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Rev Cuid 2018; 9(2): 2093-104
http://dx.doi.org/10.15649/cuidarte.v9i2.534

EDITORIAL

Determinants of body composition in children and adolescents

Lisiane Marçal Pérez1, Rita Mattiello2

1Doutoranda.Programa de Pós-Graduação em Medicina/Pediatria e Saúde da Criança, Pontifícia Universidade Católica do Rio Grande do Sul, Porto Alegre, Brasil. Autor Correspondente. E-mail: lisiane.perez@pucrs.br
2Doutora. Coordenadora, Programa de Pós-Graduação em Medicina/Pediatria e Saúde da Criança, Pontifícia Universidade Católica do Rio Grande do Sul, Porto Alegre, Brasil.

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Receipt date: 30 de marzo de 2018
Approval date: 12 de abril de 2018

How to cite this article: Pérez LM, Mattiello R. Determinantes da composição corporal em crianças e adolescentes. Rev Cuid. 2018; 9(2): 2093-104. http://dx.doi.org/10.15649/cuidarte.v9i2.534

©2018 Universidad de Santander. Este es un artículo de acceso abierto, distribuido bajo los términos de la licencia Creative Commons Attribution (CC BY-NC 4.0), que permite el uso ilimitado, distribución y reproducción en cualquier medio, siempre que el autor original y la fuente sean debidamente citados.


Analysis of body composition is fundamental not only to evaluate obesity, but also to know the nutritional status, the effect of diet, physical activity, and several changes associated with the nutritional status itself1. Several already known and studied factors exist that interfere in body composition, like age, weight, and height. This editorial seeks to address the importance of other possible determinants of body composition in children and adolescents.

Body composition and its evaluation methods

Body composition is the ratio between the different bodily components and total body mass, usually expressed by the percentage of fat mass and lean mass2. Among the characteristics and functions of the parameters commonly used to evaluate the composition, the following are the most accepted: total fat mass (TFM) has both energy reserve and thermal insulation functions and is mostly located in the subcutaneous tissue (80% of TFM). Fat-free mass (FFM) is basically composed of minerals, proteins, glycogen, and water. Water represents around 55% to 65% of the body weight and 73% of the FFM, which may increase with age3.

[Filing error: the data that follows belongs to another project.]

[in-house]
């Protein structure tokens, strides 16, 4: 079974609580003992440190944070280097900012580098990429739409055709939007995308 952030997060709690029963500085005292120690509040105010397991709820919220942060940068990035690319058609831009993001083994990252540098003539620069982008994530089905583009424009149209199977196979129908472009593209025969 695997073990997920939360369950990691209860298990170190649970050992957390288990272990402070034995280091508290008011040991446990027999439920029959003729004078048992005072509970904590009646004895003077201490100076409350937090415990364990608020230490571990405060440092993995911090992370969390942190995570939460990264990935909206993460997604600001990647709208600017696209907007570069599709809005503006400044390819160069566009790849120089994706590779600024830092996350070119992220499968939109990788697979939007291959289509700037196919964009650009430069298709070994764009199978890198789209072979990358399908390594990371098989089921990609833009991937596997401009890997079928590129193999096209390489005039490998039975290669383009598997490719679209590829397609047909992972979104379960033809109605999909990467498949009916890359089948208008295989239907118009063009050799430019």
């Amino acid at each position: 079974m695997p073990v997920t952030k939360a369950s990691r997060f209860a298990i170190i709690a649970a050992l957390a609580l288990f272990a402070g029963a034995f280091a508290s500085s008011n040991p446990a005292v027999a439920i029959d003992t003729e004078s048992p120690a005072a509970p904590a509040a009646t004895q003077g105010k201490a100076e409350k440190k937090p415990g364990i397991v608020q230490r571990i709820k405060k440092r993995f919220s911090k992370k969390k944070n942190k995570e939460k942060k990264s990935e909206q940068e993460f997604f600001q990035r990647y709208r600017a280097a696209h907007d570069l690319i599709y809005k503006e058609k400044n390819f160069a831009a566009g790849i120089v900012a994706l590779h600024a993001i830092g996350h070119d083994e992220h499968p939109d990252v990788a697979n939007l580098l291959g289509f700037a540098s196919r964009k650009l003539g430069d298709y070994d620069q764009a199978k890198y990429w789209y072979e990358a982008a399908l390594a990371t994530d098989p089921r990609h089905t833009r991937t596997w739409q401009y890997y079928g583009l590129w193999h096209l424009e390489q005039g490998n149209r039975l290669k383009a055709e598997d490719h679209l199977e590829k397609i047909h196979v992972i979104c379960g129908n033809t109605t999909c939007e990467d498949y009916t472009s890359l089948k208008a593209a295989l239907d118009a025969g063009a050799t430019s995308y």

Currently, a number of tools is available to evaluate the nutritional status and body composition. The tools most-often used to measure body composition are body mass, height, skinfolds, body perimeters, and body mass index (BMI)4. Although BMI is widely used to assess body fat, its principal disadvantage is that it does not distinguish between the types of tissues analyzed. Thus, increased BMI may result in either increased fat mass and/or increased lean mass. This may lead to a misclassification of the nutritional status5.

Electrical bio-impedance (EBI) is another method used to study body composition, both in the clinical practice as in research6. The EBI evaluation is based on the conduction of an electrical current through the body fluids, with the results assessed from the difference of electrical conductivity of the tissues. The EBI manages to adequately define body composition, identifying individually the FFM and TFM, intra- and extra-cellular fluids, metabolic rate, and phase angle (PA). The EBI is recommended because it has less variability in its estimations than other simpler methods, like BMI7.

Determinants for body composition through bio-impedance in children and adolescents

A series of differences exist between the body composition of children and adults. Body composition measurements in children are inherently challenging due to the rapid changes related to growth in height, FFM, and fat mass (FM)6. Knowing those changes is fundamental to the quality of clinical follow-up8. In body composition studies, many objective measures are already well-studied, like height, weight, age, skinfolds, and waist circumference among others and several Cartesian justifications have been presented to influence these determinants in body composition.

Upon evaluating the eco-social theory of disease distribution, we identify that most studies on the determinants for body composition did not consider an ecological, oriented, integrative, multilevel approach that considers the biological, population, and socio-economic factors of these measures9.

The nutritional status has been recognized as a measure that reflects health status differences in the population caused by the relationship among groups and not merely related to intrinsic biology. According to Krieger, a limitation we must consider in population studies is how populations and groups are defined. When we evaluate population data, we must consider that history influences health parameters in both the past and the present9, we should also consider the influence of factors denominated health protectors: practice of physical activity, adequate diet in the different age groups, and the individual socioeconomic condition10.